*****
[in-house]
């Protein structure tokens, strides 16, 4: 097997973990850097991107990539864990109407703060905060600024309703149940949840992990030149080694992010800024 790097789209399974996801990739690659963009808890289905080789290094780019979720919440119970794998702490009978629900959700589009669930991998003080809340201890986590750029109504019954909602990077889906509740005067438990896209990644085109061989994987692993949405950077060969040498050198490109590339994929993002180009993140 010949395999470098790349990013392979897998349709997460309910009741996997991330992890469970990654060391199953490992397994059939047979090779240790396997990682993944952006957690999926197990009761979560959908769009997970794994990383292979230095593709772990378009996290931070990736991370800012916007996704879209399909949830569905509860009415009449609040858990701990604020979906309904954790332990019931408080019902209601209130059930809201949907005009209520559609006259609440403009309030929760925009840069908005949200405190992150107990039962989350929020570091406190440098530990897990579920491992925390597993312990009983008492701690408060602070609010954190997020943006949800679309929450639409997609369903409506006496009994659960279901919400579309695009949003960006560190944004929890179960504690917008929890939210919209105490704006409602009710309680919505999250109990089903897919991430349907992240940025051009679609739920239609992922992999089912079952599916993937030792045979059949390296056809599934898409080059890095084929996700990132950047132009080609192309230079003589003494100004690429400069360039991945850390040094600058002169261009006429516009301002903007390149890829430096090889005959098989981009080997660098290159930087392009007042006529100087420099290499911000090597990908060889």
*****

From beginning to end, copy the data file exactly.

[in-house]
């Protein structure tokens, strides 16, 4: 097997973990850097991107990539864990109407703060905060600024309703149940949840992990030149080694992010800024 790097789209399974996801990739690659963009808890289905080789290094780019979720919440119970794998702490009978629900959700589009669930991998003080809340201890986590750029109504019954909602990077889906509740005067438990896209990644085109061989994987692993949405950077060969040498050198490109590339994929993002180009993140 010949395999470098790349990013392979897998349709997460309910009741996997991330992890469970990654060391199953490992397994059939047979090779240790396997990682993944952006957690999926197990009761979560959908769009997970794994990383292979230095593709772990378009996290931070990736991370800012916007996704879209399909949830569905509860009415009449609040858990701990604020979906309904954790332990019931408080019902209601209130059930809201949907005009209520559609006259609440403009309030929760925009840069908005949200405190992150107990039962989350929020570091406190440098530990897990579920491992925390597993312990009983008492701690408060602070609010954190997020943006949800679309929450639409997609369903409506006496009994659960279901919400579309695009949003960006560190944004929890179960504690917008929890939210919209105490704006409602009710309680919505999250109990089903897919991430349907992240940025051009679609739920239609992922992999089912079952599916993937030792045979059949390296056809599934898409080059890095084929996700990132950047132009080609192309230079003589003494100004690429400069360039991945850390040094600058002169261009006429516009301002903007390149890829430096090889005959098989981009080997660098290159930087392009007042006529100087420099290499911000090597990908060889």